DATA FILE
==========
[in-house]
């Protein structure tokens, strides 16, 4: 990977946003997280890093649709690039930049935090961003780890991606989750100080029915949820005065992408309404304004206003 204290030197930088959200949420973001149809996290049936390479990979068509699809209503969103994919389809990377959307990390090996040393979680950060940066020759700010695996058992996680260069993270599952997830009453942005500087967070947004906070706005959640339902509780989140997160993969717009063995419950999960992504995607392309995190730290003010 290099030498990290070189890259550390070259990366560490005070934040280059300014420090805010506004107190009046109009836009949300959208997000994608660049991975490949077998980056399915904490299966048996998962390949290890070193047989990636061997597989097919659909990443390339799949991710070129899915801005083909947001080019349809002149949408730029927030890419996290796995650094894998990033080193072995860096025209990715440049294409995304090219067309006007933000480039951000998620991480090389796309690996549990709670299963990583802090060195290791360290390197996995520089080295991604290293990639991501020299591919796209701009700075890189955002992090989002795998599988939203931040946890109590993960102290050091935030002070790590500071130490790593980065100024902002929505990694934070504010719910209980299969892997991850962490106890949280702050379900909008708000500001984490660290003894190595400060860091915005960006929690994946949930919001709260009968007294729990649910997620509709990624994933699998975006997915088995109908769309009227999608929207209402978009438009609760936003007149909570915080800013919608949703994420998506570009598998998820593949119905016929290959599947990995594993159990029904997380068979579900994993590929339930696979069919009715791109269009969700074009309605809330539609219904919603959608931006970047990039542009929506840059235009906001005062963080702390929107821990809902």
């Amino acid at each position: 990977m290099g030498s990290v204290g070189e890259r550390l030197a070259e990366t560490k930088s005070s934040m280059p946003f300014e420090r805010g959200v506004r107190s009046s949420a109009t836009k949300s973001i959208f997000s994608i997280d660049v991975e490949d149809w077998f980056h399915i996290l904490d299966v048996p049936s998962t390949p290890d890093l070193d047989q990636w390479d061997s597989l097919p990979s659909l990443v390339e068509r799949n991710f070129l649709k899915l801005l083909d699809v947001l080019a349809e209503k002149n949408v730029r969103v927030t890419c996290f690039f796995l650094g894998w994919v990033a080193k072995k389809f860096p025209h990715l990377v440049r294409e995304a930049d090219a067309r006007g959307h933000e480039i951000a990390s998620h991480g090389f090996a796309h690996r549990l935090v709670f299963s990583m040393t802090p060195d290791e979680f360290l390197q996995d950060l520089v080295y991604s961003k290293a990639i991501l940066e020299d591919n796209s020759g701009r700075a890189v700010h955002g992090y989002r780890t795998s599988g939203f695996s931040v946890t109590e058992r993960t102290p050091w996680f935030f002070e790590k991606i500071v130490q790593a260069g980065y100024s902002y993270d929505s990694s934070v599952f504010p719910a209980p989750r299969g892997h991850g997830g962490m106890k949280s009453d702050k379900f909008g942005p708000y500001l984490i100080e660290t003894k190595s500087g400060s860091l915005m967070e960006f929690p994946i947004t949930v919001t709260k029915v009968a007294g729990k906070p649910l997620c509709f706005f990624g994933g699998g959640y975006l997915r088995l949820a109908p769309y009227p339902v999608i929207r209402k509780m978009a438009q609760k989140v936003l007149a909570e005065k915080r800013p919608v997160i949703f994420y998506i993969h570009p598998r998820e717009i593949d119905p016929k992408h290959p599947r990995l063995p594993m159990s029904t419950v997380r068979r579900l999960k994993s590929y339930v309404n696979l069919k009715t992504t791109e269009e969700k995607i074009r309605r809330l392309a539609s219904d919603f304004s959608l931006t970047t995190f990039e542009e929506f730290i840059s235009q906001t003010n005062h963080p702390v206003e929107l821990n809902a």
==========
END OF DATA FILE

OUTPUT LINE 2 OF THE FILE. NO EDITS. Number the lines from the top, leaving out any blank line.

């Protein structure tokens, strides 16, 4: 990977946003997280890093649709690039930049935090961003780890991606989750100080029915949820005065992408309404304004206003 204290030197930088959200949420973001149809996290049936390479990979068509699809209503969103994919389809990377959307990390090996040393979680950060940066020759700010695996058992996680260069993270599952997830009453942005500087967070947004906070706005959640339902509780989140997160993969717009063995419950999960992504995607392309995190730290003010 290099030498990290070189890259550390070259990366560490005070934040280059300014420090805010506004107190009046109009836009949300959208997000994608660049991975490949077998980056399915904490299966048996998962390949290890070193047989990636061997597989097919659909990443390339799949991710070129899915801005083909947001080019349809002149949408730029927030890419996290796995650094894998990033080193072995860096025209990715440049294409995304090219067309006007933000480039951000998620991480090389796309690996549990709670299963990583802090060195290791360290390197996995520089080295991604290293990639991501020299591919796209701009700075890189955002992090989002795998599988939203931040946890109590993960102290050091935030002070790590500071130490790593980065100024902002929505990694934070504010719910209980299969892997991850962490106890949280702050379900909008708000500001984490660290003894190595400060860091915005960006929690994946949930919001709260009968007294729990649910997620509709990624994933699998975006997915088995109908769309009227999608929207209402978009438009609760936003007149909570915080800013919608949703994420998506570009598998998820593949119905016929290959599947990995594993159990029904997380068979579900994993590929339930696979069919009715791109269009969700074009309605809330539609219904919603959608931006970047990039542009929506840059235009906001005062963080702390929107821990809902």